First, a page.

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Behavioral Benefits of Neutering Your Pet

Behavioral Benefits of Neutering Your Pet

by Mark Hale, DVM

Bolivar, MO


            One of the common questions I get when recommending a neuter for a family's male pet is "Why should I do that? He cannot get pregnant, can he?" And of course, the answer is no, he cannot get pregnant. But many behavioral and health benefits can be gained by neutering, especially at a young age.

            Neutering, or castration, in a male dog or cat removes the source of testosterone, the primary male hormone. In a study by the University of California at Davis, 57 dogs exhibiting various behavioral problems while intact were then neutered between 2-7 years of age. Follow-up studies showed that in almost half of the study dogs, urine marking, mounting, and roaming behaviors decreased by 90%. The remaining dogs showed a 50 % decrease in these behaviors. Neutering also lessened aggression towards canine and human family members, but to a lesser extent.

            Roaming behaviors are often responsible for dogs getting injured in fights or other trauma, hit by cars, and being lost. Many of these traumatic injuries can be very serious, or even life threatening, as well as expensive to treat. Many clients are so much happier with their dogs after neutering because their behavior has improved so much. I have even heard one lady say numerous times that "Jack could be the poster child for why you should have your dog neutered". The health benefits include the decreased incidence of certain cancers and diseases, but the decreased traumatic injuries mentioned above are probably more important. In my experience, it is better to have the procedure done at less than 1 year of age, because later in life some of these behaviors may have become such a habit that even the decreased testosterone after surgery won't change the undesirable actions. Some studies have also shown that intact canines are more likely to bite or attack people, including children. In my opinion, any family dog showing aggressive tendencies should be neutered immediately.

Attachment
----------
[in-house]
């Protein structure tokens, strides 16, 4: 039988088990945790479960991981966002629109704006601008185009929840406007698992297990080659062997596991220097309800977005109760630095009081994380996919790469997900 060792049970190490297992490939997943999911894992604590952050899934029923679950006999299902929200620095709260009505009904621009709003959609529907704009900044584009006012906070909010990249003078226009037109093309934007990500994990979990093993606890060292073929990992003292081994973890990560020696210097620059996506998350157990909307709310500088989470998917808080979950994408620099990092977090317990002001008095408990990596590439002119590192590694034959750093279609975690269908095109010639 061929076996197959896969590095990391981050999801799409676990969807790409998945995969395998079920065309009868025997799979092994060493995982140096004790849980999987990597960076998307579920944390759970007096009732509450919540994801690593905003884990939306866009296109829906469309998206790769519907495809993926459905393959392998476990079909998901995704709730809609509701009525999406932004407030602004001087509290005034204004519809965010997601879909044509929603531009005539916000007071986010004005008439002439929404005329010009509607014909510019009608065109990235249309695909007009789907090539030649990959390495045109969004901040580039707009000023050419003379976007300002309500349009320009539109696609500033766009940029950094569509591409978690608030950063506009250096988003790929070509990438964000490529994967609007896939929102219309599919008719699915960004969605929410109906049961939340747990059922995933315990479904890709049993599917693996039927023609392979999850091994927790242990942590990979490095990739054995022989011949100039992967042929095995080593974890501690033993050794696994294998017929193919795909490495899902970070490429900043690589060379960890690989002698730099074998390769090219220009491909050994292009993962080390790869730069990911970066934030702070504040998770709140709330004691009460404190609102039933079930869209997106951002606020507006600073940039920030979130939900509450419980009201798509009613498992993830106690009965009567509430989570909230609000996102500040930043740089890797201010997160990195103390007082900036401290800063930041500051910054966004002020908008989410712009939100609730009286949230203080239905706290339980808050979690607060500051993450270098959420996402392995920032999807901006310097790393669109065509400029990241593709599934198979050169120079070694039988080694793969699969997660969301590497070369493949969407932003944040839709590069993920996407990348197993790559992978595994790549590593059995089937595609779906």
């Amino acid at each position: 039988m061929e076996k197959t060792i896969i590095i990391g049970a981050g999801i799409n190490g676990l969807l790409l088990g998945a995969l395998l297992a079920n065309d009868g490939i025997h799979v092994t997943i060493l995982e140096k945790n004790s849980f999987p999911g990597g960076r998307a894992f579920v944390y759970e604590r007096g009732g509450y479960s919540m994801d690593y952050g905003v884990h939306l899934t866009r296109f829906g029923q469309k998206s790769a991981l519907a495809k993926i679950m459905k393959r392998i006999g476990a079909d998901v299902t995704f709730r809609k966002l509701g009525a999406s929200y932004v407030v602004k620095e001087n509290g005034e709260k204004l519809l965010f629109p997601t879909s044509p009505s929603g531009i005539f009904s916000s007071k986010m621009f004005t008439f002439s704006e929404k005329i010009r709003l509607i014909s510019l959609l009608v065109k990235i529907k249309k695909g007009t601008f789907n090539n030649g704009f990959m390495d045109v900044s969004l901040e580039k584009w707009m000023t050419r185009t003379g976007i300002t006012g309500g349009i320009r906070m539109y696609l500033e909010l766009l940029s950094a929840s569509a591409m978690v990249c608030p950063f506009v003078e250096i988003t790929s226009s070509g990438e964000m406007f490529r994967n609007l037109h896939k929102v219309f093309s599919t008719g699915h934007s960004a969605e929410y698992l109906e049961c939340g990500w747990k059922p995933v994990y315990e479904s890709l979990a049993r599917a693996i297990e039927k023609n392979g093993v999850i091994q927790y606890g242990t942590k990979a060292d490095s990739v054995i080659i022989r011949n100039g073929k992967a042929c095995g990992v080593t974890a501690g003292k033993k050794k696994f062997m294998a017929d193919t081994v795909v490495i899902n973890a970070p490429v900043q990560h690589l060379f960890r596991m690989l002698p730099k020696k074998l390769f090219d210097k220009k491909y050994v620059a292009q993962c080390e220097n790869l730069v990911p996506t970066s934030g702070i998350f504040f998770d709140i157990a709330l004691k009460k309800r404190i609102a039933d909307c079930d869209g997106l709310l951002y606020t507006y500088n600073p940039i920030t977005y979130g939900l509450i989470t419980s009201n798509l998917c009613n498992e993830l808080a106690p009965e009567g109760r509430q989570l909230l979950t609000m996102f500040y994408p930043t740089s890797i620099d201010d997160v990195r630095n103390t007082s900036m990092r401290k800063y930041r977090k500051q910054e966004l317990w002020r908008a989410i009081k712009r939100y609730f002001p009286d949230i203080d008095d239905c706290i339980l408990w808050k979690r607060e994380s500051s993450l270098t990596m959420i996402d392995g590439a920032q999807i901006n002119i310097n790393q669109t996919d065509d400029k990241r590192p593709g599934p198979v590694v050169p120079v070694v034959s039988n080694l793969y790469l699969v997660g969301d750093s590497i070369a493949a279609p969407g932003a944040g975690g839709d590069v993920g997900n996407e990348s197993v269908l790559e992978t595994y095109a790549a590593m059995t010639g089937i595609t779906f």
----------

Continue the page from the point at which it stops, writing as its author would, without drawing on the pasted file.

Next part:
For cats, the behavioral benefits of neutering can be even greater than for dogs. Another study at UC Davis found that "castration greatly reduces or eliminates urine spraying, roaming and fighting with neighborhood males in 90% of male cats." This study also found that 50% of the cats dramatically decreased—by 80%­­-- their roaming and fighting behaviors in the first week, although the remaining study cats demonstrated a more gradual decline. For indoor cats another big benefit is the decreased smell of the urine. The strong offensive odor of an intact tomcat can be overwhelming and seems to decrease in intensity within days of castration.

            On last reason to have your pet neutered is the pet overpopulation problem present in this area and all across the country. Every week in the local paper there are lots of listings for pets "free to a good home". Shelters are overrun with pets needing homes, and millions are euthanized each year to make room for the new ones coming in. And while none of us know the real answer to this problem, we should not contribute to it either. If you plan to breed your pet, please make sure that you can devote the time and money necessary for it to be done correctly. Avoiding unwanted or unneeded litters is one way we can all help to lessen the overpopulation problem.

            If you have any questions about this or any other health issue with your pet, please contact your veterinarian for information.